14. O’Shea JE, Foster JP, O’Donnell CP, Breathnach D, Jacobs SE, Todd DA, et al. Frenotomy for tongue-tie in newborn infants. Cochrane Database of Systemic Reviews. 2017;11(3):CD011065.

    Google Scholar 

  15. Mills N, Pransky SM, Geddes DT, Mirjalili SA. What is a tongue tie? Defining the anatomy of the in-situ-lingual frenulum. Clin Anat. 2019;32:749–61.

    Article  Google Scholar 

  16. Mills N, Keough N, Geddes DT, Pransky SM, Mirjalili SA. Defining the anatomy of the neonatal lingual frenulum. Clin Anat. 2019;32:824–35.

    Article  Google Scholar 

  17. Pransky SM, Lago D, Hong P. Breastfeeding difficulties and oral cavity anomalies: The influence of posterior ankyloglossia and upper-lip ties. Int J Pediatr Otorhinolaryngol. 2015;79(10):1714–7.

    Article  Google Scholar 

  18. Benoiton L, Morgan M, Baguley K. Management of posterior ankyloglossia and upper lip ties in a tertiary otolaryngology outpatient clinic. Int J Pediatr Otorhinolaryngol. 2016;88:13–6.

    Article  Google Scholar 

  19. Ghaheri BA, Cole M, Fausel SC, Choup M, Mace JC. Breastfeeding improvement following tongue-tie and lip-tie release: A prospective cohort study. Laryngoscope. 2017;127:1217–23.

    Article  Google Scholar 

  20. Kotlow L. Diagnosis and treatment of ankyloglossia and tied maxillary fraenum in infants using Er:YAG and 1064 diode lasers. Eur Arch Paediatr Dent. 2011;12:106–12.

    Article  CAS  Google Scholar 

  21. Hazelbaker A. Assessment (Chapter 6). In: Tongue-Tie, Morphogenesis, Impact, Assessment and Treatment. Columbus, Ohio: Aidan and Eva Press; 2010. p. 133–50.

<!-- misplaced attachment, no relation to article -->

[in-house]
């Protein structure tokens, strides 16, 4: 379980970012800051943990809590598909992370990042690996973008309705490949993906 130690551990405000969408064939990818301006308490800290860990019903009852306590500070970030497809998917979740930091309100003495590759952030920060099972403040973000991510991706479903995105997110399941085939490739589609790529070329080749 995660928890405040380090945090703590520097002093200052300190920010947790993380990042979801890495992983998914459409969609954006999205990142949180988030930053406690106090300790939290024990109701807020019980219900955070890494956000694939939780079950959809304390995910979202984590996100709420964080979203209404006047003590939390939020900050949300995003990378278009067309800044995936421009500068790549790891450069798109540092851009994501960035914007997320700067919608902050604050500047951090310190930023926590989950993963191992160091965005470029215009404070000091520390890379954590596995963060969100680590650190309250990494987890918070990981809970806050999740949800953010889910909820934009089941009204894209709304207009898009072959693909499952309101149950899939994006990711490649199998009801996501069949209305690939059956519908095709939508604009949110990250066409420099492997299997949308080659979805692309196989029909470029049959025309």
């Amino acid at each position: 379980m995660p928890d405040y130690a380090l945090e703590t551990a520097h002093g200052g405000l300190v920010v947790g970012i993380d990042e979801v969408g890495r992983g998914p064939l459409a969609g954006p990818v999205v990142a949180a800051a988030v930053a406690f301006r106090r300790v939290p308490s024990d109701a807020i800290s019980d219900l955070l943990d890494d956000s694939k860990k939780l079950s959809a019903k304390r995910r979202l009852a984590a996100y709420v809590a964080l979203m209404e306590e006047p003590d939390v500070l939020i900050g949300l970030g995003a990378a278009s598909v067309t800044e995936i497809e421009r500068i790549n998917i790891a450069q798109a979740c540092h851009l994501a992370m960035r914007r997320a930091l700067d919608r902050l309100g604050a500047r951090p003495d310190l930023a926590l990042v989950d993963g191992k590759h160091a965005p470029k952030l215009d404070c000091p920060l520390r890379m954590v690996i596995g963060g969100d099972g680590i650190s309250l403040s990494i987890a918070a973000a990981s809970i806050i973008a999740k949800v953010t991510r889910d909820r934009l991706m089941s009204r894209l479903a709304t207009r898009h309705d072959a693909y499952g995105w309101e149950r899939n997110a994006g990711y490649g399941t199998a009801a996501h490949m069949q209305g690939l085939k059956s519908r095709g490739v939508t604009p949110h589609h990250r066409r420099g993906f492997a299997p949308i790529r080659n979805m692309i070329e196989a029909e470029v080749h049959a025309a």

Google Scholar 

  22. Amir LH, James JP, Donath SM. Reliability of the Hazelbaker Assessment Tool for Lingual Frenulum Function. Int Breastfeed J. 2006;1:3.

    Article  Google Scholar 

  23. Ingram J, Johnson D, Copeland M, Churchill C, Taylor H, Emond A. The development of a tongue assessment tool to assist with tongue-tie identification. Arch Dis Child Fetal Neonatal Edition. 2015;100:F344–8.

    Article  Google Scholar 

  24. deAlmeida BC, De WaeleSouchoisdeMarsillac M, Barja-Fidalgo F, Oliveira BH. Is the Neonatal Tongue Screening Test a reliable and valid tool for diagnosing ankyloglossia in newborns? Int J Paediatr Dent. 2018;28:380–9.

    Article  Google Scholar 

  25. Srinivasan A, Khoury A, Puzhko S, Dobrich C, Stern M, Mitnick H, et al. Frenotomy in infants with tongue-tie and breastfeeding problems. J Hum Lact. 2019;35:706–12.

    Article  Google Scholar 

  26. Harris PA, Taylor R, Thielke R, Payne J, Gonzalez N, Conde JC. Research electronic data capture (REDCap) – A metadata-driven methodology and workflow process for providing translational research informatics support. J Biomed Inform. 2009;42:377–81.

    Article  Google Scholar 

  27. Harris PA, Taylor, Minor BL, Elliot V, Fernandez M, O’Neal L, et al. The REDCap consortium: Building an international community of software partners. J Biomed Inform. 2019;95:103208.

    Article  Google Scholar 

  28. SPSS. IBM SPSS Statistics version 26. Accessed 24 Jan 2022.

  29. Santa Maria C, Aby J, Truong MT, Thakur Y, Rea S, Messner A. The superior labial frenulum in newborns, what is normal? Global Pediatric Health. 2017;4:1–6.

    Article  Google Scholar 

  30. Razdan R, Callaham S, Saggio R, Chafin M, Carr MM. Maxillary frenulum in newborns: Association with breastfeeding. Otolaryngol Head Neck Surg. 2020;162(6):954–8.

  31. Shah S, Allen P, Walker R, Rosen-Carole C, McKenna Benoit MK. Upper lip tie: Anatomy, effect on breastfeeding and correlation with ankyloglossia. Laryngoscope. 2021;31(5):E1701-1706.

    Google Scholar 

  32. Mills N, Lydon AM, Davies-Payne D, Keesing M, Geddes DT, Mirjalili SA. Imaging the breastfeeding swallow, pilot study using real time MRI. Laryngoscope Invest Otolaryngol. 2020;5:572–9.

    Article  Google Scholar 

  33. Dixon B, Gray J, Elliot N, Shand B, Lynn A. A multifaceted programme to reduce the rate of tongue-tie surgery in newborn infants: Observational study. Int J Pediatr Otorhinolaryngol. 2018;113:156–63.

    Article  Google Scholar 

  34. Caloway C, Hersh CJ, Baars R, Sally S, Diercks CR, Hartnick CJ. Association of feeding evaluation with frenotomy rates in infants with breastfeeding difficulties. JAMA Otolaryngol Head Neck Surg. 2019;145:817–22.